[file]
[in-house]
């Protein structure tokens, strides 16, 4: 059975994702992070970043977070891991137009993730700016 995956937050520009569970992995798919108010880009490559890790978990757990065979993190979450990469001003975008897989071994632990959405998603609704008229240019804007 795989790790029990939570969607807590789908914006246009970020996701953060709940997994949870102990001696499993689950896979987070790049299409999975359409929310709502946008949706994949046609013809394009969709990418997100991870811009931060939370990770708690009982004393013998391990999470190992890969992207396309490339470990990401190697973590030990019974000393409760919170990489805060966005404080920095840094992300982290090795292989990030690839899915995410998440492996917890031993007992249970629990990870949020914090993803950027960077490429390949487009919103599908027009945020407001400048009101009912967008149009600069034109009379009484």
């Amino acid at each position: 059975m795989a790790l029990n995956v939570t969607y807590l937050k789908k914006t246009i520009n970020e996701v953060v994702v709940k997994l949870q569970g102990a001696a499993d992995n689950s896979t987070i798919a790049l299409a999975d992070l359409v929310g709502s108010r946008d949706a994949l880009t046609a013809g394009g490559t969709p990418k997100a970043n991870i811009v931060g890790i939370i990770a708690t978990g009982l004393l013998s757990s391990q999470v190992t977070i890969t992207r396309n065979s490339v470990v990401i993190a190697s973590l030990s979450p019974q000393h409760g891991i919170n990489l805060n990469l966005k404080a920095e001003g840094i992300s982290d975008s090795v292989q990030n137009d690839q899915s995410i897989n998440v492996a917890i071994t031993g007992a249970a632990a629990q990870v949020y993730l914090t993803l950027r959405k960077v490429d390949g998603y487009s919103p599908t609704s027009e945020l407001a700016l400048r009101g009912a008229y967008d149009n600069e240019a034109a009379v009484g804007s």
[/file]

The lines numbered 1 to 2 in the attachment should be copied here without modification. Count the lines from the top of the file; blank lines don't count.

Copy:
[in-house]
């Protein structure tokens, strides 16, 4: 059975994702992070970043977070891991137009993730700016 995956937050520009569970992995798919108010880009490559890790978990757990065979993190979450990469001003975008897989071994632990959405998603609704008229240019804007 795989790790029990939570969607807590789908914006246009970020996701953060709940997994949870102990001696499993689950896979987070790049299409999975359409929310709502946008949706994949046609013809394009969709990418997100991870811009931060939370990770708690009982004393013998391990999470190992890969992207396309490339470990990401190697973590030990019974000393409760919170990489805060966005404080920095840094992300982290090795292989990030690839899915995410998440492996917890031993007992249970629990990870949020914090993803950027960077490429390949487009919103599908027009945020407001400048009101009912967008149009600069034109009379009484």